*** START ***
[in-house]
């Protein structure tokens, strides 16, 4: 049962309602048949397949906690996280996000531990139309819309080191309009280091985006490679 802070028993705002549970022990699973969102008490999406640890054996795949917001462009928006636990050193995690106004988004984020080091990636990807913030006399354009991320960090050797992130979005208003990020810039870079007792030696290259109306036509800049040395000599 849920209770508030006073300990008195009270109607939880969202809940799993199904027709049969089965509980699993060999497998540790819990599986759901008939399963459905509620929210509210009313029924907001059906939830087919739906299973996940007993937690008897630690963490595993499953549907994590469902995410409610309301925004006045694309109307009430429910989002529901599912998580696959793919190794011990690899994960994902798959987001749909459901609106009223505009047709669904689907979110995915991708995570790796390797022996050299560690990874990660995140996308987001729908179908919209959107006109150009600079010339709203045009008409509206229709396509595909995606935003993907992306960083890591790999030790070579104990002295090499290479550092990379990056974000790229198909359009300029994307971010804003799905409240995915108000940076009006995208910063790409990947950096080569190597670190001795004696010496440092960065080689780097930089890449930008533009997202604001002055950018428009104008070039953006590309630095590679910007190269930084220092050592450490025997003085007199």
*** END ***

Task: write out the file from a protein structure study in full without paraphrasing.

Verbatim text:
[in-house]
């Protein structure tokens, strides 16, 4: 049962309602048949397949906690996280996000531990139309819309080191309009280091985006490679 802070028993705002549970022990699973969102008490999406640890054996795949917001462009928006636990050193995690106004988004984020080091990636990807913030006399354009991320960090050797992130979005208003990020810039870079007792030696290259109306036509800049040395000599 849920209770508030006073300990008195009270109607939880969202809940799993199904027709049969089965509980699993060999497998540790819990599986759901008939399963459905509620929210509210009313029924907001059906939830087919739906299973996940007993937690008897630690963490595993499953549907994590469902995410409610309301925004006045694309109307009430429910989002529901599912998580696959793919190794011990690899994960994902798959987001749909459901609106009223505009047709669904689907979110995915991708995570790796390797022996050299560690990874990660995140996308987001729908179908919209959107006109150009600079010339709203045009008409509206229709396509595909995606935003993907992306960083890591790999030790070579104990002295090499290479550092990379990056974000790229198909359009300029994307971010804003799905409240995915108000940076009006995208910063790409990947950096080569190597670190001795004696010496440092960065080689780097930089890449930008533009997202604001002055950018428009104008070039953006590309630095590679910007190269930084220092050592450490025997003085007199």